2-inch Strip for Drafting Table

2-inch Strip for Drafting Table

Next we cut the 2×4′s for the legs. I chose a height of 32″ for my table legs. It was a little taller than a normal table but I personally would like to be able to stand up and review plans as needed. Also the 2×6 ledger will need to be cut to the same length as the bottom piece of plywood at 48″. Then all you have to do is a little bit of sanding and apply the stain as needed.

Build your own Drafting Table – Construction Phase

Now to start to build your own drafting table or the construction of the drafting table. First we need to attach the 2″ strips to the drafting table bottom piece of plywood. I attached it with typical screws spaced at 6″ on center (o.c.). I generally use screws in lieu of nails mostly because I like to have the flexibility of being able to remove and change the design around if needed. It is a lot easier pulling out a couple of screws than a couple of nails. And plus you can reuse them.

2-inch Strip to Drafting Table

2-inch Strip to Drafting Table

Next, it is time to install the adjustable hinges to the drafting table surface and bottom piece. Rockler provides a nice installation guide for this that is shown below. It is 12 3/4″ from the end of the hinge to the screws and 2″-3″ minimum from the sides. These dimensions should be measured from the 2 inch strips not the end of the drafting table bottom surface. So, install the actual hinge to the bottom base piece and the hinge catcher to the underside of the drafting table surface. Also do the same for the connection of the top drafting table surface to the hinge by installing the separately provide top hinge mount to the dimensions specified. This piece actually allows full rotation (front to back) while the hinge opens and closes and provides a bit of lateral stability (side to side).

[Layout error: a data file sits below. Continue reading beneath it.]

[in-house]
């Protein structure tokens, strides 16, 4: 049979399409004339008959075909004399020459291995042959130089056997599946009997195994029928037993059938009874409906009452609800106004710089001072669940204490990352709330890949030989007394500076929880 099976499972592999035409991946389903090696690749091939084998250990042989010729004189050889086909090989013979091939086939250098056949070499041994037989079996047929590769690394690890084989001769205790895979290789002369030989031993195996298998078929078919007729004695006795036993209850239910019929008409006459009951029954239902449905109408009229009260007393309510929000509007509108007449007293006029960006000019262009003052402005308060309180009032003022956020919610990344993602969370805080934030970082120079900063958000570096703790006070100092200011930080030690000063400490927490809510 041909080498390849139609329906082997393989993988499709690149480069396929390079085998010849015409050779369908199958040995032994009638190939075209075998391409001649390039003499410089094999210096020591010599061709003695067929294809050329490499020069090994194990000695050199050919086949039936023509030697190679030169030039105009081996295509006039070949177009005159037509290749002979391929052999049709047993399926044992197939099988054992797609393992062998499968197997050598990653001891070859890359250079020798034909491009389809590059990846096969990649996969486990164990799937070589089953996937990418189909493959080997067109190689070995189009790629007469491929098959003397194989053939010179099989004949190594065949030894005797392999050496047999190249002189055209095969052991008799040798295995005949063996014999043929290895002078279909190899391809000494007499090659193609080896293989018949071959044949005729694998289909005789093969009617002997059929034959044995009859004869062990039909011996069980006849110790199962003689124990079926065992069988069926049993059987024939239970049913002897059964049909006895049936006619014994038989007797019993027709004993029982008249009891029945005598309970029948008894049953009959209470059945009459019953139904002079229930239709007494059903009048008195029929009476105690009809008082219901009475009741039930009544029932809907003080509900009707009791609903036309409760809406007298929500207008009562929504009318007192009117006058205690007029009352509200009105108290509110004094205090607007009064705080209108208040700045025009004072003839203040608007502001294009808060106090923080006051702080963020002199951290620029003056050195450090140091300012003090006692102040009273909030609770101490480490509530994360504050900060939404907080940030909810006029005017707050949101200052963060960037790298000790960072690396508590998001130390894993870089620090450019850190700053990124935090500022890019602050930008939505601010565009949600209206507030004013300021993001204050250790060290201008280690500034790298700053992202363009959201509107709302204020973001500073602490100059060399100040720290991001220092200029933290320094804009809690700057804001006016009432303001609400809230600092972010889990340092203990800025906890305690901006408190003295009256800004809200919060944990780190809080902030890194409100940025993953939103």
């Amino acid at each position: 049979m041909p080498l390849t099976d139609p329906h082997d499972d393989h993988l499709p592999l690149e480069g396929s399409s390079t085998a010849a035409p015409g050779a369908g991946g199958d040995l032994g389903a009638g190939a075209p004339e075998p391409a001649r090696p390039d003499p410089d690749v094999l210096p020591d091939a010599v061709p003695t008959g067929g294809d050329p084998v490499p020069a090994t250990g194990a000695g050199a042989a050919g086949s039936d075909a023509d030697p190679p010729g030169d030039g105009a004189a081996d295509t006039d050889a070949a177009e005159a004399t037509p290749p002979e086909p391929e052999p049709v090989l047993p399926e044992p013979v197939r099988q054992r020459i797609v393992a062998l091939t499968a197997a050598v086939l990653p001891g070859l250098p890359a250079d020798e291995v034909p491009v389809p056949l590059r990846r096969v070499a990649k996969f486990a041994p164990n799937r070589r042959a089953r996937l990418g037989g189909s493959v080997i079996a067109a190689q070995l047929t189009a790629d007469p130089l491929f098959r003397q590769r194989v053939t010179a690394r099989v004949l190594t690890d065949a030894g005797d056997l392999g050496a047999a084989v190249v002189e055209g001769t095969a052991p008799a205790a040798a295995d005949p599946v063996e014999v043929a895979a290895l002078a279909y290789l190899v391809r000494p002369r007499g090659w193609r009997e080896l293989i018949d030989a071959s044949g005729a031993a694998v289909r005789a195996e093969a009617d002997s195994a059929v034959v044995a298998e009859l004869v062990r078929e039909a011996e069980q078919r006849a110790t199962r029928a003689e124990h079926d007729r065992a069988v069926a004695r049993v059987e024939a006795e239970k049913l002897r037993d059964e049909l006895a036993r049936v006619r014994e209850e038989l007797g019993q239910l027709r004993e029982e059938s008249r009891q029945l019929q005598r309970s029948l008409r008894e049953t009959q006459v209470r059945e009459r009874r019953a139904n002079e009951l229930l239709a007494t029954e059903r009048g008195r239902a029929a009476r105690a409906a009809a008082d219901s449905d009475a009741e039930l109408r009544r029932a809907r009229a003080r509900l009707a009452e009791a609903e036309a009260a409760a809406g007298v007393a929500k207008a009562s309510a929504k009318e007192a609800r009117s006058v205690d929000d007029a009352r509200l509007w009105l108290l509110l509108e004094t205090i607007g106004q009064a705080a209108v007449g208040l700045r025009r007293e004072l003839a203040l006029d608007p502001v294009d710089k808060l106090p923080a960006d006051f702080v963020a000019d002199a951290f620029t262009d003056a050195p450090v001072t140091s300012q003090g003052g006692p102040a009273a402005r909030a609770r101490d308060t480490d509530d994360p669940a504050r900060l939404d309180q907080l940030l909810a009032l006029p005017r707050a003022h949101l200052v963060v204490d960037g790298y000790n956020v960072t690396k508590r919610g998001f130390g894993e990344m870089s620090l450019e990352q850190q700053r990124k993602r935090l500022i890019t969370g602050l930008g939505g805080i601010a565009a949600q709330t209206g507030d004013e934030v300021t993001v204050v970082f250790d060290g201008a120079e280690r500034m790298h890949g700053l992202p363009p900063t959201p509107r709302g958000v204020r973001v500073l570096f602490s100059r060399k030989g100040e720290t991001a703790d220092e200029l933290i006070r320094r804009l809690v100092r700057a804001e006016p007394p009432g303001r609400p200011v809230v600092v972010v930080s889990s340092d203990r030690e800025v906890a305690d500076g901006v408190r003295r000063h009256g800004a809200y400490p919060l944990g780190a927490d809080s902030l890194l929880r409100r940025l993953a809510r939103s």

Adjustable Drafting Table Hardware

Adjustable Drafting Table Hardware

Adjustable Hinges to Drafting Table

Adjustable Hinges to Drafting Table

Before we put the two surfaces together we will need to install the hinges on the 2″ front piece and attach them to the drafting table surface. I installed four 2″ hinges spaced evenly across the front of the table instead of a solid piano hinge. I did this because I think is easier to install, cheaper and they didn’t have dimension I needed and I didn’t feel like trying to cut it. By installing these hinges it will take some unnecessary pressure off the architectural hinges and keeps the rotation point located directly at the front of the table so it won’t lift up from the front. I suggest that you take a chisel or a jig saw and cut out a section, equal to the depth of the hinges, off the 2″ strips (perpendicular to grain) so that the table can lay flat when closed. Pre-drilling the screw holes is not a bad idea either because the actual attachment to both surfaces is a bit tricking with one person.

Now it is time to attach the the table top to the hinges and the Rockler architectural hinges. It helps to have someone else hold the table when you attach it because of the angles but if your like me and have no friends then I suggest laying the entire table on the floor and putting some blocking under the table top (by the 2″ strips) to hold it up vertical. This is where the pre-drilled holes come in handy. Alright, now test it out. Make sure there is a smooth transition all the way and down. Adjust the architectural hinges if needed. The below pictures shows (2) hinges installed and the architectural hinges. After installing (2) of the hinges I decided to test it out and make sure everything was opening and closing to my liking. And it didn’t but with a few clicks here and there it was up and opening smoothly. Can’t beat trial and error.